RILEYAllow me to introduce myself.My name is Riley. I’m a senior citizen and a well respected Golden Retriever who lives with the Doods. I’m also Charley’s uncle. I’m very fond of them, but it’s not always easy, especially with that young one Gus, who thinks he’s my personal trainer. He makes me run around and play with him which helps me stay young, but he is a mischief maker.
Take a look at this picture of me surrounded by shredded toilet paper.
Now I ask you, does that look like something a dog of my age and sophistication would do? I was framed and I think we all know who was responsible. It was a certain goofy, almost two year old Doodle who thinks he’s funny. Gus may have passed his therapy dog test and act like a little angel but chewing up paper is his department. Personally, I think it’s a ridiculous habit. I didn’t even do it when I was a puppy.
What really gets me, is the way he set it up. He knows that being almost thirteen, I tend to do a lot of napping. He waited until I was asleep, got a roll of toilet paper from the bathroom and chewed it up all around me until it looked like confetti. Then, when Ellen, our self-appointed pack leader came home, she found me in this unfortunate situation and ran for the camera. How embarrassing is that! Gus, of course, was in the other room watching television.
In case you need more proof, take a look at this photo.
Do you see all of those orange feathers? They were supposed to be part of Charley’s Halloween costume but Gus tore it to shreds. At least he didn’t get a chance to pin it on anyone else. I admit that in the case of the feathers, I was on his side. No self-respecting canine like my nephew Charley should be decked out like a day-glo chicken.
Testing for Pet Partners with Gus was stressful but it was nothing compared to my very first ever testing. I’d never studied or taken a test with a dog, not even one as smart as Charley.
It wasn’t that the test was going to be tricky or full of surprises. Everything had been explained and illustrated in the workshop and in the huge book we were given (and which I read more than once and highlighted). It was just so different from anything I’d ever done. I certainly didn’t want to let Charley down, or worse, explain to my laughing children why I’d failed. Then, just as I was getting it together, someone told me that if you’re nervous, your emotions travel down the leash to your dog. Great! I had to worry about upsetting him with my issues.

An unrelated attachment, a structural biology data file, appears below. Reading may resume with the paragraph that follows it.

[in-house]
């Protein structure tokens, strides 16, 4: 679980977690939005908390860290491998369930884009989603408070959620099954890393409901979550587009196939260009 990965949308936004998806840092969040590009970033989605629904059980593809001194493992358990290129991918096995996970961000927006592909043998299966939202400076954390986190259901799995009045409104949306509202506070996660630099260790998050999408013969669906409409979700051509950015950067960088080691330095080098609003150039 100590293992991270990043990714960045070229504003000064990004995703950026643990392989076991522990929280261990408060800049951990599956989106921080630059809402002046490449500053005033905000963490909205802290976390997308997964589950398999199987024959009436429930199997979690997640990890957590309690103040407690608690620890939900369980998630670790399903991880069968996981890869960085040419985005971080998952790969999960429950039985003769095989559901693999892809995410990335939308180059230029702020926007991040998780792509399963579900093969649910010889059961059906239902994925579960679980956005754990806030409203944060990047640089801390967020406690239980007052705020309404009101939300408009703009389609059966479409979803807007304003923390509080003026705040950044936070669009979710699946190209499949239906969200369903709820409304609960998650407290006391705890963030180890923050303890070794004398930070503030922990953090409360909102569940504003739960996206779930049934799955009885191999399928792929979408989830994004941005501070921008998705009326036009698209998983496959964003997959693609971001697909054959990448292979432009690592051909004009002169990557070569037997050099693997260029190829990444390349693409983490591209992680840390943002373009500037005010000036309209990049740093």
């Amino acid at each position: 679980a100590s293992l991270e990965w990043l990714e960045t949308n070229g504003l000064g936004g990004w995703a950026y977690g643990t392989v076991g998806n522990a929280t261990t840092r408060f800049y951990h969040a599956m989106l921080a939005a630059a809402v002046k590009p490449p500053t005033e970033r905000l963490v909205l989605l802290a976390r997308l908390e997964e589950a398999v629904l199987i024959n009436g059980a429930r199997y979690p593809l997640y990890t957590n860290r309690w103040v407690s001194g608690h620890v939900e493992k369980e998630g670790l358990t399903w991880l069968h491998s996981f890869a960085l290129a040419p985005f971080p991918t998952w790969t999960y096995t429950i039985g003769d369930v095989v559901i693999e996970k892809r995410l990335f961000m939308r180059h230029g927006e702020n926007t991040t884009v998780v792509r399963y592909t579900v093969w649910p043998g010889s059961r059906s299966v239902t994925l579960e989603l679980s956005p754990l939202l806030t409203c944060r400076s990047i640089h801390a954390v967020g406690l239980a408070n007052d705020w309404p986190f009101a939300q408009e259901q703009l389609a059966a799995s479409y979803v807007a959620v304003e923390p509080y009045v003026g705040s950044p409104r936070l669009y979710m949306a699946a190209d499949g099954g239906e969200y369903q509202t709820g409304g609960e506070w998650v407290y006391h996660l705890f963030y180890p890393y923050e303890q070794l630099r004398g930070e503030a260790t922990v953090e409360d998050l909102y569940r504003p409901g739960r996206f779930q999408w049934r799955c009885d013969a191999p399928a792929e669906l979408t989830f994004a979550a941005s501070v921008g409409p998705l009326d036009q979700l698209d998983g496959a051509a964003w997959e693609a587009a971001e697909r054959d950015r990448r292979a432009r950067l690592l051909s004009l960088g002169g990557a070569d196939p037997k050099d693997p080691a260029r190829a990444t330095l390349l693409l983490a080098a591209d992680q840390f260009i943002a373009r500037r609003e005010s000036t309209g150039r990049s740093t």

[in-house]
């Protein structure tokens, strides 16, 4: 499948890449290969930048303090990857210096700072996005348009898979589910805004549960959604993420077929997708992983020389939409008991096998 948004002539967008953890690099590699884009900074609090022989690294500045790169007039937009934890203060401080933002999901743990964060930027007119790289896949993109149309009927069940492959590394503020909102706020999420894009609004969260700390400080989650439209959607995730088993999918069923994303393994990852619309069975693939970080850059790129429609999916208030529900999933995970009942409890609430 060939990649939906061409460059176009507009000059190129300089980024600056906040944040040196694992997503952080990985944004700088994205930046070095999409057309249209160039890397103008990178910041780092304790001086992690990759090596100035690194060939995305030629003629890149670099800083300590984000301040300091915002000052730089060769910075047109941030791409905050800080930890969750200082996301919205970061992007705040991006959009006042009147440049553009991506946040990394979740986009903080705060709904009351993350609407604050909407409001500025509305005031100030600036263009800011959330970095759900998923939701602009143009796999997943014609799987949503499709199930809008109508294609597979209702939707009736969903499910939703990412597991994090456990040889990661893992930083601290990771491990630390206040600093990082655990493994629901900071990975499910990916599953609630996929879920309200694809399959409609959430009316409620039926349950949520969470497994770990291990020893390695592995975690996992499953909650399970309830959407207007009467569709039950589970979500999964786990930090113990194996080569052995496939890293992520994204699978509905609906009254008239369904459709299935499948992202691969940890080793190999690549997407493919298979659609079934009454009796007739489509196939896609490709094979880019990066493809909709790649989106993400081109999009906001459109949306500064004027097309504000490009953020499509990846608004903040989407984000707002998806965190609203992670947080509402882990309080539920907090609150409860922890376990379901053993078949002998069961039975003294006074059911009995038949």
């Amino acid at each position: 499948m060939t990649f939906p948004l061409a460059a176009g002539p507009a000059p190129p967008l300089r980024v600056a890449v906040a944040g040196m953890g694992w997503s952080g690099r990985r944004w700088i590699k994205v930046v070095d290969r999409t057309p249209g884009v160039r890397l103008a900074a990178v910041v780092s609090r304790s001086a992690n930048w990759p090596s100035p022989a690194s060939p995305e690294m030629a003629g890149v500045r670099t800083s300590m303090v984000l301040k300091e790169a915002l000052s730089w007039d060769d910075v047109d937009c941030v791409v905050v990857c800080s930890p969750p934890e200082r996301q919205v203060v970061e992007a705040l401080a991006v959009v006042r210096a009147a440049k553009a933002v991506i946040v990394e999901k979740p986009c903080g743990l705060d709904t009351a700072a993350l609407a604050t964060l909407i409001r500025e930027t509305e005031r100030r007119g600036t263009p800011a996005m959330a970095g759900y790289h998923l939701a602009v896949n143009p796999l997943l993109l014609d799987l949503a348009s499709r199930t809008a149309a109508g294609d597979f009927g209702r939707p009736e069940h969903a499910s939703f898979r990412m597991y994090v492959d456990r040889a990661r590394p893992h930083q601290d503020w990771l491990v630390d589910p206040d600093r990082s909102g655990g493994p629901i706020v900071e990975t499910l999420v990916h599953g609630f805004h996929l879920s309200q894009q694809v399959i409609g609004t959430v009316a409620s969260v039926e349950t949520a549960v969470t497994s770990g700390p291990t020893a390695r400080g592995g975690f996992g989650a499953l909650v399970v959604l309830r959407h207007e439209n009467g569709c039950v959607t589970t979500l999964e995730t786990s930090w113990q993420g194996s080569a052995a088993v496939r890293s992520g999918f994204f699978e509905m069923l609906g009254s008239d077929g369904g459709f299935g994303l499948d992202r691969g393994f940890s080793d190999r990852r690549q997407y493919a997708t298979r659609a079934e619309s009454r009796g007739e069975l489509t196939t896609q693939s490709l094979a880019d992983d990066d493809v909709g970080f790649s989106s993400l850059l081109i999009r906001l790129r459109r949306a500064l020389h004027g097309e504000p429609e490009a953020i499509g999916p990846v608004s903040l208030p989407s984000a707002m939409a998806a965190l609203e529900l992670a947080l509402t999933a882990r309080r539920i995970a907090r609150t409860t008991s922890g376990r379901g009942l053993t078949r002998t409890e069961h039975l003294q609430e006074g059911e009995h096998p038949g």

In the weeks before the test, I drove the family nuts with my concerns, questions, and need for support. When I made the mistake of telling the kids that the evaluation would begin as soon as I left the car, they had a field day with that information. They convinced me that people with walkie-talkies (cell phones weren’t big yet) would be hiding behind trees and reporting on my behavior. If Charley or I did anything wrong, our mug shots would be sent to testing central.
After all of their kidding and practically doing skits at my expense, I was totally surprised when we arrived at the testing site on the UCLA campus. A friendly girl named Heather, who was in plain site, walked up and greeted us. When I asked about spies, she assured me there were none, and looked at me as if I was insane.
When the evaluation began, my genius dog sat down at my side and gazed up at me. The examiner said, “That’s perfect. Just what we want to see, a connection between handler and dog.”
CHARLEY Pardon the interruption but obviously he didn’t realize that I was looking at her as if to say, “Get a grip!” Yes, nerves do travel down the leash. I am normally very calm but she was ruining my chi. And for the record, did she really have to make me stay up all night and listen to that book.
As I explained with Gus, the testing is part obedience and part aptitude. Charley breezed through the basic obedience. He walked calmly by my side on a loose leash with all sorts of distractions around us. Nothing phased him. There were people going by in wheel chairs and walkers. Others were yelling and staggering before they came over and asked if they could pet him. I, on the other hand, jumped about a foot off the floor when someone dropped a book behind us. When it was time to have the evaluator brush him, someone else hug him and a few people pet him at the same time, he acted as if he was at the spa.
We only had one little snag. There is an exercise on the evaluation called “neutral dog.” Two handlers approach each other from several feet away, shake hands, say, “what’s up?” and continue walking past each other. Charley wasn’t supposed to show more than casual interest in the other dog.
As luck would have it, the neutral dog was a cute Golden Retriever and Charley has a thing for cute Golden Retrievers. He did everything short of ask her for a date. If I had to guess, I’d say he got her phone number. Fortunately we were only scored down a point.
I was overjoyed when we passed the test. It was partly because Charley was my very first, official therapy dog but even more so it was because we were considered a team. As a non-athletic kid who’d never done sports, this was my very first team and I was kind of like captain!
CHARLEY Captain? Are you kidding me? Her nerves were so bad at testing, I was ready to have a bowl of wine, and I rarely drink. And I think we all know who’s captain. By the way, I did get the cute Golden Retriever’s phone number.